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Aquifex aeolicus was one of the earliest diverging, and is one of the most thermophilic, bacteria known. It can grow on hydrogen, oxygen, carbon dioxide, and mineral salts. The complex metabolic machinery needed for A. aeolicus to function as a chemolithoautotroph (an organism which uses an inorganic carbon source for biosynthesis and an inorganic chemical(More)
Archaeoglobus fulgidus is the first sulphur-metabolizing organism to have its genome sequence determined. Its genome of 2,178,400 base pairs contains 2,436 open reading frames (ORFs). The information processing systems and the biosynthetic pathways for essential components (nucleotides, amino acids and cofactors) have extensive correlation with their(More)
Methanogenesis, the biological production of methane, plays a pivotal role in the global carbon cycle and contributes significantly to global warming. The majority of methane in nature is derived from acetate. Here we report the complete genome sequence of an acetate-utilizing methanogen, Methanosarcina acetivorans C2A. Methanosarcineae are the most(More)
A single cultured marine organism, Nanoarchaeum equitans, represents the Nanoarchaeota branch of symbiotic Archaea, with a highly reduced genome and unusual features such as multiple split genes. The first terrestrial hyperthermophilic member of the Nanoarchaeota was collected from Obsidian Pool, a thermal feature in Yellowstone National Park, separated by(More)
BACKGROUND The model bacterium Clostridium cellulolyticum efficiently degrades crystalline cellulose and hemicellulose, using cellulosomes to degrade lignocellulosic biomass. Although it imports and ferments both pentose and hexose sugars to produce a mixture of ethanol, acetate, lactate, H2 and CO2, the proportion of ethanol is low, which impedes its use(More)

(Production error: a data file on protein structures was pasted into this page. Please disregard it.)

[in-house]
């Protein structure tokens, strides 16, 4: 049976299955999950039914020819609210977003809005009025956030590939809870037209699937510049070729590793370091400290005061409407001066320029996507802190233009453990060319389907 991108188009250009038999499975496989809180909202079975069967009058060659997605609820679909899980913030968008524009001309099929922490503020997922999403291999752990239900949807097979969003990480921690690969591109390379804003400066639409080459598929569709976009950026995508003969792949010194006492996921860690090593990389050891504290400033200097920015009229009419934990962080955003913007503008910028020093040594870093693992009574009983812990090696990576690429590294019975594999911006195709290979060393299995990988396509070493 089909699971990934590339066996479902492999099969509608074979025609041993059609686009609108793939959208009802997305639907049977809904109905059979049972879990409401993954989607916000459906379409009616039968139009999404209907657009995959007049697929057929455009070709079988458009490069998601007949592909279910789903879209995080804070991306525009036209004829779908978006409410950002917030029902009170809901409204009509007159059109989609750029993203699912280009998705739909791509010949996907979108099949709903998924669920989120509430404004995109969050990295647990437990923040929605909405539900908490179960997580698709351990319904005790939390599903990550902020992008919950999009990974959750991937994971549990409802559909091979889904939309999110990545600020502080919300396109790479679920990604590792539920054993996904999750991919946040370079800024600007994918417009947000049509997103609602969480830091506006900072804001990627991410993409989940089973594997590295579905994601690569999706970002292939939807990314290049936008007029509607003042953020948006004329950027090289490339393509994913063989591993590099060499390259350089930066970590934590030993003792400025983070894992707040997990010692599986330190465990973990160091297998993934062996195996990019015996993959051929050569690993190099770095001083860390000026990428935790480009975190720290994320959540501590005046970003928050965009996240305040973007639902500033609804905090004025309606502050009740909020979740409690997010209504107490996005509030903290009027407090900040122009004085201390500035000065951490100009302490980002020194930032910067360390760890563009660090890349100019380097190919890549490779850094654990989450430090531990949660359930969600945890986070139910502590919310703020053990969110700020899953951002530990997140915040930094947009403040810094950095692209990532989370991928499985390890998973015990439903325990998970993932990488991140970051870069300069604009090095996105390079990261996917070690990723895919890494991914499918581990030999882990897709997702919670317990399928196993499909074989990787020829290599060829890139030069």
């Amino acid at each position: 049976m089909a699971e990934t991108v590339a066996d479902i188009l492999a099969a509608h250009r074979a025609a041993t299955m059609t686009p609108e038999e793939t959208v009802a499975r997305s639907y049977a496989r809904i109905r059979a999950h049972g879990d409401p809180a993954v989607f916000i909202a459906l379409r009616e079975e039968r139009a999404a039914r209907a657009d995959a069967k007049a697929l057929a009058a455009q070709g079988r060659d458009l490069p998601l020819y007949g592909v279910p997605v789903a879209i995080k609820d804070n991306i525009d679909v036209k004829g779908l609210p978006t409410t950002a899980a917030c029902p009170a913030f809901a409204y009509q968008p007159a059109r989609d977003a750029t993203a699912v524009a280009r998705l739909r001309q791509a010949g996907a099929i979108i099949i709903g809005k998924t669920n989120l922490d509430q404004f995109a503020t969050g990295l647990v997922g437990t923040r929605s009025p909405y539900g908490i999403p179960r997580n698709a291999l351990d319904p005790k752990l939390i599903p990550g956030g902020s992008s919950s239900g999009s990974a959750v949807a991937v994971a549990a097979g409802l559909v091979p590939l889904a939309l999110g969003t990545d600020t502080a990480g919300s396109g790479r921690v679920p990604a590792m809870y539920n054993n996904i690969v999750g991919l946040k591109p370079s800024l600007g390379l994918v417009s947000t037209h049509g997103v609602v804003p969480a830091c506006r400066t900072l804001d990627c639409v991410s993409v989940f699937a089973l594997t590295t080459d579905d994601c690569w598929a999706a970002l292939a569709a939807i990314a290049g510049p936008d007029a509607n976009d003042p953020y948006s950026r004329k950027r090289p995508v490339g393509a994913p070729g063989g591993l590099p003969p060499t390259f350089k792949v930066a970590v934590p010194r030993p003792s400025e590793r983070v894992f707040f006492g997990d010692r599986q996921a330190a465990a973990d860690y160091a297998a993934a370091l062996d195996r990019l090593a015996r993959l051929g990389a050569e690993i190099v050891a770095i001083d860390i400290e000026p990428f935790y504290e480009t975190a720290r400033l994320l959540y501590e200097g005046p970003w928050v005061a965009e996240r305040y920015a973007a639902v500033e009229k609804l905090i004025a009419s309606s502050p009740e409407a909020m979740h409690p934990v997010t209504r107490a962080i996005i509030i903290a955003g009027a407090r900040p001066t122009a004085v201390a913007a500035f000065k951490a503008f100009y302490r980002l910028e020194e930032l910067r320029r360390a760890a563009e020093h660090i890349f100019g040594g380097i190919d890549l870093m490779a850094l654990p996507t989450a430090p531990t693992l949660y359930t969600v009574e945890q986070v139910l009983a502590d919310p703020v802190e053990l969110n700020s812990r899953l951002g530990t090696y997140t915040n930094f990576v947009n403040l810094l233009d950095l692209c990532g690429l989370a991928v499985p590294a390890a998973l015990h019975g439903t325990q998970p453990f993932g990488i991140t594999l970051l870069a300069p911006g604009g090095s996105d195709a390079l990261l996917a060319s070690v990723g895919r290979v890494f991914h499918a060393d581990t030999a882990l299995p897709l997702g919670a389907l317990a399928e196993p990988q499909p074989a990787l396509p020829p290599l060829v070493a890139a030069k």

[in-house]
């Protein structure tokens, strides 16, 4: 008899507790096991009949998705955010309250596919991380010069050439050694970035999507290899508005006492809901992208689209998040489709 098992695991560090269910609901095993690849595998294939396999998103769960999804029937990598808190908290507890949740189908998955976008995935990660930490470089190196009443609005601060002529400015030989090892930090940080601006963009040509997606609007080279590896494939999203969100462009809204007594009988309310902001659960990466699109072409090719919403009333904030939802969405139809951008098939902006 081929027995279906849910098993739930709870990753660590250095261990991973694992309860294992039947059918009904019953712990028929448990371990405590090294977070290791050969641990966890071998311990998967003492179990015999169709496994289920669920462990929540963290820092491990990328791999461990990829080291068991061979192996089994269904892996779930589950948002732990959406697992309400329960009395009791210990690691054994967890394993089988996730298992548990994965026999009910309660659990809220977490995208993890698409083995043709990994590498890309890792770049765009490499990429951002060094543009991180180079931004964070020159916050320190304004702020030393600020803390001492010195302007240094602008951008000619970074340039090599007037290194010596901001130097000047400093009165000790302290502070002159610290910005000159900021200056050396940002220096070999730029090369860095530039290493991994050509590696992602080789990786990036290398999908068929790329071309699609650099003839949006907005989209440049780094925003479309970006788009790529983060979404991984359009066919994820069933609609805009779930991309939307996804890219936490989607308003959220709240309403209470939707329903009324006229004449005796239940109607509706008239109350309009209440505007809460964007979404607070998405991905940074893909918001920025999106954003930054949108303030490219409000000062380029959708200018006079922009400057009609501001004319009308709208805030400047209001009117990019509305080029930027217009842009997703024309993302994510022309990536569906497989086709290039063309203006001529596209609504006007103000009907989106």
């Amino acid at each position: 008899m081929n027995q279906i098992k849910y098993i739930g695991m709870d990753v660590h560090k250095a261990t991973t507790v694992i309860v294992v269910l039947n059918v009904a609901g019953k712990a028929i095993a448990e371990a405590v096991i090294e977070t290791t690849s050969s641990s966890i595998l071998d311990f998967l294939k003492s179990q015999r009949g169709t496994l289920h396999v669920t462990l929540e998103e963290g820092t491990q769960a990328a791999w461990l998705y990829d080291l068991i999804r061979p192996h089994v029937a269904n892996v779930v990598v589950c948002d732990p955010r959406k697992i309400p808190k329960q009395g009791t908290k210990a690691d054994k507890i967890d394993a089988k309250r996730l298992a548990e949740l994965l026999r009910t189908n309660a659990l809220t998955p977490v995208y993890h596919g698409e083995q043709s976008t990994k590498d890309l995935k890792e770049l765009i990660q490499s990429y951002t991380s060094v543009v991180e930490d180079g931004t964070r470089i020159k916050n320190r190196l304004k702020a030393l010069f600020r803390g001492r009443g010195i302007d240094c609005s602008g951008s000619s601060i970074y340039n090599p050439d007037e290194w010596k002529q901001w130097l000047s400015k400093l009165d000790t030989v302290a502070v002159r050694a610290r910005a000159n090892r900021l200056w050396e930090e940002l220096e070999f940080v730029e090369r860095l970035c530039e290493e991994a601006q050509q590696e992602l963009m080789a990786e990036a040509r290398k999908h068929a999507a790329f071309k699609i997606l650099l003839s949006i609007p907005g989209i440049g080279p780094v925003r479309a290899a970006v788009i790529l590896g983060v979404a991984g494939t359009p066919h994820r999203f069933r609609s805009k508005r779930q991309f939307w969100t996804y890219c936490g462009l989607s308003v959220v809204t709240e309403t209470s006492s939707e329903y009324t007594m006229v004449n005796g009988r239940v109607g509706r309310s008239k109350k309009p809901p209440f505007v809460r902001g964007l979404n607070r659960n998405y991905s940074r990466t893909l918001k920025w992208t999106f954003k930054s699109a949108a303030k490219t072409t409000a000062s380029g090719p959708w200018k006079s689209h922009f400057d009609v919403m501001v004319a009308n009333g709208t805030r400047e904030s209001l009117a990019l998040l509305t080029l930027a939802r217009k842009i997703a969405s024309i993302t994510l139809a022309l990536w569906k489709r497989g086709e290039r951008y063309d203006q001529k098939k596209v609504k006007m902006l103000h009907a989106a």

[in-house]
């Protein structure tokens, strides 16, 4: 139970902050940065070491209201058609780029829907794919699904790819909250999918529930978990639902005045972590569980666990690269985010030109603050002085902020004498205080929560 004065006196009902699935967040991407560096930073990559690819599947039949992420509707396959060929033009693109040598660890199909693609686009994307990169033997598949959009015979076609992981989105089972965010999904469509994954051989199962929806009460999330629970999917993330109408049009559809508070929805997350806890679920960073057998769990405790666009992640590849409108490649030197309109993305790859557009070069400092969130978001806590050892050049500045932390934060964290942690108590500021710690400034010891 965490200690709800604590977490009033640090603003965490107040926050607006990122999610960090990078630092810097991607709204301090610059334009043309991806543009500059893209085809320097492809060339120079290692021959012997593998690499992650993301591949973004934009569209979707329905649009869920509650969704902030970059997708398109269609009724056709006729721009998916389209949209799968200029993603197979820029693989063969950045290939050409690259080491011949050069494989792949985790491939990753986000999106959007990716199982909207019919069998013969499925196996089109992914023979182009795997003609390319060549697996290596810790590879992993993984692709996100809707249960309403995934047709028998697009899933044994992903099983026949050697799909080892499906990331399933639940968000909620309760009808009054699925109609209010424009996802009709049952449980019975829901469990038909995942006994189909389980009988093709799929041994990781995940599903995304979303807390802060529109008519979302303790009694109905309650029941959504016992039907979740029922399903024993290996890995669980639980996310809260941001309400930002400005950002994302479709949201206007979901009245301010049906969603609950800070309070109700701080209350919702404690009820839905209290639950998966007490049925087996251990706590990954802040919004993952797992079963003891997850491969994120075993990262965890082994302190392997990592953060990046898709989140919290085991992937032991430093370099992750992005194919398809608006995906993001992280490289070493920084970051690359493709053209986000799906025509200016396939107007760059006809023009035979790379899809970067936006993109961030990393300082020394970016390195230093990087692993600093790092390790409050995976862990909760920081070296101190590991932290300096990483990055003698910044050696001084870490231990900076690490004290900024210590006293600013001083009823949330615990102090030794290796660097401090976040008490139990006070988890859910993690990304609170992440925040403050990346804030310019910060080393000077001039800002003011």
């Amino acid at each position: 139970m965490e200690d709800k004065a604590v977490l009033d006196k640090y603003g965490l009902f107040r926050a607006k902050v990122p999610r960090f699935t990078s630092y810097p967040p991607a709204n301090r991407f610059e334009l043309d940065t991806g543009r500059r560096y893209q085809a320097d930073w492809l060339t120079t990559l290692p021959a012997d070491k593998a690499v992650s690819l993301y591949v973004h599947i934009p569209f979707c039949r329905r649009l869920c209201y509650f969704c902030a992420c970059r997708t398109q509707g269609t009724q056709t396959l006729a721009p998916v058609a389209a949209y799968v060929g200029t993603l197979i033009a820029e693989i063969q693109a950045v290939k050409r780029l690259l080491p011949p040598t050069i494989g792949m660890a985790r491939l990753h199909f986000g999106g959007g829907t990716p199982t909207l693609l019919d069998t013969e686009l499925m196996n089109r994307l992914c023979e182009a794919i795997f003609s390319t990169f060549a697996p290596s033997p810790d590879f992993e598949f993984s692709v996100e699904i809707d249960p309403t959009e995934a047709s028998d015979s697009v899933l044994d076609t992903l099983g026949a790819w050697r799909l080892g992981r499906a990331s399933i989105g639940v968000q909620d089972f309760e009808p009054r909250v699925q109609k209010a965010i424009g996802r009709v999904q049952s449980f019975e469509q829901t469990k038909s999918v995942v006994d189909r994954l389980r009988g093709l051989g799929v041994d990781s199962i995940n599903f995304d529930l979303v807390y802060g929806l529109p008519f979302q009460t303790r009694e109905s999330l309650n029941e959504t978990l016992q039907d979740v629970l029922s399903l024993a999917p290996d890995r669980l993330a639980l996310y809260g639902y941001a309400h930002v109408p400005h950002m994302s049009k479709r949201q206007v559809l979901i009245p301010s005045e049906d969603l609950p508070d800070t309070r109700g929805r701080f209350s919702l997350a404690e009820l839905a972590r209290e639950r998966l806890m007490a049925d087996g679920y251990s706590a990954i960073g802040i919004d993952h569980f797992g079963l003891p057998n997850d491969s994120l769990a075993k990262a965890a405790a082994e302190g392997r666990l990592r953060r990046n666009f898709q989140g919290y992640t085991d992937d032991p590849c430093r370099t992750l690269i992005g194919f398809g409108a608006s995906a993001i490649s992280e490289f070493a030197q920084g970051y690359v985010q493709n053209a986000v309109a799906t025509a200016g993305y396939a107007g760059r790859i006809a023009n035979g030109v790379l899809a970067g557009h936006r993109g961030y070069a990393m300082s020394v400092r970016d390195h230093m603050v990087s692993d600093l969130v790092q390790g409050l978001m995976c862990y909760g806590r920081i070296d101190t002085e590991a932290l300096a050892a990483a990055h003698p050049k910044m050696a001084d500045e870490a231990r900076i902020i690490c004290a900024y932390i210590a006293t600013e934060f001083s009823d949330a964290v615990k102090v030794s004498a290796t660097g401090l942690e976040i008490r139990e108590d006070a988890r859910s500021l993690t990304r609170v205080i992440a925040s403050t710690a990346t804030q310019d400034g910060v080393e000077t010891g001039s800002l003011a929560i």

The nucleotide sequence of the coding region of the thymidine kinase gene from each of three mutant strains of herpes simplex virus type 1 and from the parental strain, SC16, has been determined. The mutants were known to express thymidine kinase enzymes with distinct substrate binding properties. Consideration of the lesions in the genes responsible for(More)
Xylanases catalyze the hydrolysis of plant hemicellulose xylan into oligosaccharides by cleaving the main-chain glycosidic linkages connecting xylose subunits. To study ligand binding and to understand how the pH constrains the activity of the enzyme, variants of the Trichoderma reesei xylanase were designed to either abolish its activity (E177Q) or to(More)
Post-transcriptional modifications in archaeal RNA are known to be phylogenetically distinct but relatively little is known of tRNA from the Methanococci, a lineage of methanogenic marine euryarchaea that grow over an unusually broad temperature range. Transfer RNAs from Methanococcus vannielii, Methanococcus maripaludis, the thermophile Methanococcus(More)
Pentamers of the L1 major capsid protein of human papillomavirus (HPV type 11) were purified after expression in E. coli and analyzed for the kinetics of in vitro capsid self-assembly using multi-angle light scattering (MALS). Pentamers self-assembled into capsid-like structures at a rate that was a function of protein concentration. The kinetics of capsid(More)
Considering that 25% of Earth's terrestrial surface is underlain by permafrost (ground that has been continuously frozen for at least 2 years), our understanding of the diversity of microbial life in this extreme habitat is surprisingly limited. Taking into account the total mass of perennially frozen sediment (up to several hundred meters deep), permafrost(More)